08 June 2012

The most difficult reef to explore in Singapore

There is an amazing reef that has settled naturally on the artificial seawalls at Tanah Merah Ferry Terminal. Once a year, Kok Sheng the Human Climbing Crab surveys it to make sure it is well. He shares awesome photos of this reef on his blog: 2011 and 2010 and 2009.
Sadly, Kok Sheng is injured this year and unable to do this annual task. It takes four ordinary people to do the job of one Human Climbing Crab, and not a very good job at that.


We arrive at dawn, on one of the very few daylight super low tides that happens in the year. This is why we can only do this survey once a year. The first problem is to get down the very slippery rocky shore without killing ourselves. Then, to try survey the area without crunching on live corals, or stepping on Mr Stonefish.
The second problem is to avoid drowning as huge waves wash up when the ferries berth and depart from the Terminal.
I solved this problem by staying on the water's edge, desperately trying to cling on with arms and legs, shuffling about mostly on my backside. A very poor climbing crab performance. Even here, all kinds of coral colonies are growing nicely on the totally artificial seawall.
These include some nice colonies of corals that we never see on the mainland except here. As Kok Sheng says, this is probably the best reef on mainland Singapore!
As usual, Favid corals (Family Faviidae) are abundant. I could only use Sneaky Swimming Camera, who doesn't really take good photos. So here's some close ups of nice large colonies.
There were also many Disk corals (Turbinaria sp.) of various kinds.
And lots of colonies of Lettuce corals (Pavona sp.). Some of them look like Sandpaper coral (Psammocora sp.) but a closer look reveals their distinctive Pavona corallites. Some of them look like large pineapples!
I came across some young Mushroom corals (Fungia sp.), still stuck to rocks, and a small colony of Bracket mushroom coral (Podabacia sp.).
There were some large Acropora coral (Acropora sp.) colonies further away from the wall, and some closer to me. I also came across a few small colonies of Galaxy corals (Galaxea sp.).
There were even some small Brain corals (Family Mussidae) near the seawall.
I came across a few colonies that died probably recently. The shape of the colony is still obvious, although they have been covered by other encrusting organisms.
I came across a few bleaching colonies, about the same proportion that I've seen on our other recent surveys of our Southern reefs.
The water was too murky for me to see any fishes, but I did come across one Sally-light-foot crab (Grapsus albolineatus) doing a far better job clinging to rocks that I did. And Red eyed reef crab (Eriphia ferox).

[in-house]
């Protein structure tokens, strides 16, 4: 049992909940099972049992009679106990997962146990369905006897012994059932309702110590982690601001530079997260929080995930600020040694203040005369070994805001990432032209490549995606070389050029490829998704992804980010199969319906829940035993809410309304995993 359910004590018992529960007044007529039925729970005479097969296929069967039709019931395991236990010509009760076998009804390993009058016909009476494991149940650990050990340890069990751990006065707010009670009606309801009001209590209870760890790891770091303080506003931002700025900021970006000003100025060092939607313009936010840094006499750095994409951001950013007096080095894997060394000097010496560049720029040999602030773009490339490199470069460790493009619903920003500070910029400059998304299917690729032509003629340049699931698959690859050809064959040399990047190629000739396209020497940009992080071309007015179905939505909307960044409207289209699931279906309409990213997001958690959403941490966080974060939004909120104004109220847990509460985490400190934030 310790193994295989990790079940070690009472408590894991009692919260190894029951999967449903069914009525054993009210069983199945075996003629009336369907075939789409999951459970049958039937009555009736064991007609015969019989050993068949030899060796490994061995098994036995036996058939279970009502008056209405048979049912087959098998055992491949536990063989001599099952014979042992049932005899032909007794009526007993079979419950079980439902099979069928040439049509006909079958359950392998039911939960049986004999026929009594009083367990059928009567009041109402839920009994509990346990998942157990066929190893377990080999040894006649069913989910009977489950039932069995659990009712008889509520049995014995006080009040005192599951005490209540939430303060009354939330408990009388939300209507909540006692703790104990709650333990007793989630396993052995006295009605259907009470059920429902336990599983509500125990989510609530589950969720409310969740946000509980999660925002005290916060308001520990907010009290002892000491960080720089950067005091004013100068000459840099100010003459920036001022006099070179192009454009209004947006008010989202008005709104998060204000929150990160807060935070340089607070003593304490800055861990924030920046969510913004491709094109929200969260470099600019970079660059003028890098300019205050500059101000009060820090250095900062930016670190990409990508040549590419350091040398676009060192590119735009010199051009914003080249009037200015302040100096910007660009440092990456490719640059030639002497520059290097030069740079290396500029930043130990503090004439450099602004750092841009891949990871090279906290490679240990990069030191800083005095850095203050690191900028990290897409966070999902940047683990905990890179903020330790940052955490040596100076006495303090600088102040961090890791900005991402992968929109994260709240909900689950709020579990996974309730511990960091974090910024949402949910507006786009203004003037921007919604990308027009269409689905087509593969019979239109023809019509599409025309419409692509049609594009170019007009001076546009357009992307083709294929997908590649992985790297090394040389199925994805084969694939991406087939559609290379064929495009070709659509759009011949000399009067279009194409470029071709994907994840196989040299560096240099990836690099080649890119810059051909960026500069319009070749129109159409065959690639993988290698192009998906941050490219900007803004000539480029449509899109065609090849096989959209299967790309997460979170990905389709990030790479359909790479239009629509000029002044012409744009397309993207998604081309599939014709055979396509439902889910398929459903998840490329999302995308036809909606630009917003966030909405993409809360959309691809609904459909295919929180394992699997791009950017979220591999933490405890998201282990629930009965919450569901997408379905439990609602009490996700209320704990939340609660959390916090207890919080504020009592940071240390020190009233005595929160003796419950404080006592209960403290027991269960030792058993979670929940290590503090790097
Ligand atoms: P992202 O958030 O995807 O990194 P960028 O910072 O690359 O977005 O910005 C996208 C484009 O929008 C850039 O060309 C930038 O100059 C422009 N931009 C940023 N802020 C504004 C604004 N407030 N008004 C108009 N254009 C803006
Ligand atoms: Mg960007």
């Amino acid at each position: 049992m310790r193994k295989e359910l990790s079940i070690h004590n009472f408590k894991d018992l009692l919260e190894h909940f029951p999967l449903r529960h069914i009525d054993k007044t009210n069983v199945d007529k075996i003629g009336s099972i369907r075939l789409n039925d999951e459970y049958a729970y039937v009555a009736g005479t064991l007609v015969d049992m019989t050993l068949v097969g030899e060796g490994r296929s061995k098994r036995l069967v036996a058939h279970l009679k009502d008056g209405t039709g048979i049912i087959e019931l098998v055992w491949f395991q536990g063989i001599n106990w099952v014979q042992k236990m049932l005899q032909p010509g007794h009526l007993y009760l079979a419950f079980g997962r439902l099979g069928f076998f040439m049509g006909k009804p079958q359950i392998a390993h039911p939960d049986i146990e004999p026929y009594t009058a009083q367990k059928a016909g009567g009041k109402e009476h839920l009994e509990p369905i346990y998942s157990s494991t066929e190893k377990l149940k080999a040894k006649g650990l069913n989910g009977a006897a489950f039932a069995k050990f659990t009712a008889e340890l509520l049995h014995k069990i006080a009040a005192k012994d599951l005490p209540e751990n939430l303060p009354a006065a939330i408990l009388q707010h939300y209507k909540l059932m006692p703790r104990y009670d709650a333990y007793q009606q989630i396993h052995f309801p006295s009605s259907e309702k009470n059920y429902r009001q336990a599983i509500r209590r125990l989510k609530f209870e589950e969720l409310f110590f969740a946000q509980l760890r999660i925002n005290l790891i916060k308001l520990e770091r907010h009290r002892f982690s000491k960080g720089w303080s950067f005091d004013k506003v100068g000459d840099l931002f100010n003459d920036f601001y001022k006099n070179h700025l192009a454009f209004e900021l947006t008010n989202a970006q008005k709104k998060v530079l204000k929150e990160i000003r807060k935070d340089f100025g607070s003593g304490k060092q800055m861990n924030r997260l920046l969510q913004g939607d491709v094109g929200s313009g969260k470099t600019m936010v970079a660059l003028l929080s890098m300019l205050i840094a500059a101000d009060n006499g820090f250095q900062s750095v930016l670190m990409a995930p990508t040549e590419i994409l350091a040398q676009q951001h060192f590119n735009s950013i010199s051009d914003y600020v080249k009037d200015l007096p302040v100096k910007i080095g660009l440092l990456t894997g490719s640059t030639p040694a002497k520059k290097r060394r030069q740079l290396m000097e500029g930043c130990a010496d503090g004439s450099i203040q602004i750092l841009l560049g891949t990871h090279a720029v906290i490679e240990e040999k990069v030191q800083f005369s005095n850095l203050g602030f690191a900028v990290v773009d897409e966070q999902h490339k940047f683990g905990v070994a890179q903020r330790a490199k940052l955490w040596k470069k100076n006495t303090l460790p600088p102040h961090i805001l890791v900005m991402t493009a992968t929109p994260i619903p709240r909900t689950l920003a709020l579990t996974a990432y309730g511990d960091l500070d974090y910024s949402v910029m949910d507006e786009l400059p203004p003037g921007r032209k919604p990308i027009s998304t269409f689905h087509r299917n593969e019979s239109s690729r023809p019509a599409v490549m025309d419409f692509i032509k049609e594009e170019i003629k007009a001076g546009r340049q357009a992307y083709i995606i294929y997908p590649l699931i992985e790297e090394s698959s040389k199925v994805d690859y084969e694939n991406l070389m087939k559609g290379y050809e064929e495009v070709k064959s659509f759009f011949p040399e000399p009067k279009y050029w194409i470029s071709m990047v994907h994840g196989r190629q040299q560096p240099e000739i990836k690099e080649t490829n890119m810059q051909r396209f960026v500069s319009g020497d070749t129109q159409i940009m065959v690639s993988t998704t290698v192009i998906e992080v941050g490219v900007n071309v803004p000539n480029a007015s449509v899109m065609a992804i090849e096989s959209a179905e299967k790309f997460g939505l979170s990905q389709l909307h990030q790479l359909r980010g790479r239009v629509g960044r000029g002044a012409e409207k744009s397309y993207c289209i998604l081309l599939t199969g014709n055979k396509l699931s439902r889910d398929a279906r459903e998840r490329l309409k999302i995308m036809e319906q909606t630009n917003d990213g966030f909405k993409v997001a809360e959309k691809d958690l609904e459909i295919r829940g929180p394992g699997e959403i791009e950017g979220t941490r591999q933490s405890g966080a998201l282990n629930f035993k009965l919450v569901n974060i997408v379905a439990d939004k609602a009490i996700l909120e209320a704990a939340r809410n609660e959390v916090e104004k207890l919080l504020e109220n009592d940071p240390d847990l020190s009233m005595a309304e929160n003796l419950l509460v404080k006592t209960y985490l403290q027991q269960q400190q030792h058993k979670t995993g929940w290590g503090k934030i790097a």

Among the rocks, tiny brittle stars and one Frilly sea anemone (Phymanthus sp.).
Some special snails seen included the Spurred turban snail (Astralium calcar) which I don't see very often, and Dolphin shell snail (Angaria delphinus).
There's lots of life  under the rocks too! These were coated in colourful sponges and other encrusting marine life, full of scuttling porcelain crabs, and lots of tiny snails of all kinds.
Even the bravest of the team managed to only go a little away from the seawall. It was just too scary to go all the way to the reef edge. Hats off to Kok Sheng for doing a far better job that we did. We have no idea how he does it. We wish Kok Sheng a speedy recovery because we need the Human Climbing Crab!
Even at a zero tide level, most of the corals are still submerged. And we only managed to do a small portion of the entire stretch. This stretch of shore was hit by the massive oil spill of May 2010 and global coral bleaching in the same year. It was good to see that most of the corals seemed healthy. With a good variety of species. While I can survey the other intertidal parts of Tanah Merah every month or so, this stretch can only be done once a year.
The hardest part of the trip was getting back up the seawall, especially to get past the zone of slippery algae. Here, we have to switch from being climbing crabs to limpets. It was exhausting!

As we left, we noticed a strange set up at the Ferry Terminal. The sign says its a Seimens water project.
Here's what it looks like behind the hoarding, with large pipes leading out of the installation.
The pipes lead out across the seawall, see the reefs we just explored in front of the jetty at the Ferry Terminal on the horizon.
And discharges right next to the reefs that we just explored, at the top right with a bit of the jetty in the background.
There was this label on a door at the installation. What is "Dissolved Air Floatation"?
From this diagram and explanation on Water Online dissolved air floatation aims to "recover valuable materials; such as fats, greases, oils, latex, pulp and paper fibers, heat and water for re-use" and that the  "clarified effluent is generally acceptable for safe disposal, return to process or for other plant uses."
There isn't much information on the Siemens page on dissolved air floatation. But there's an email address (information.water@siemens.com) so I shall be writing to them to ask them what this is all about. Here's their explanation of the project and my additional questions to their reply.

Tomorrow, we head out South to check out a submerged reef next to the Semakau Landfill. And this reef is so much easier to explore than the one we did today. Singapore has amazing reefs and shores, and not enough low tides to cover them all thoroughly!

Posts by others on this trip
  • Rene has much nice photos of the corals here.
  • Mei Lin with more corals!  
  • Jocelyne who posted even though she lost her camera on this trip.

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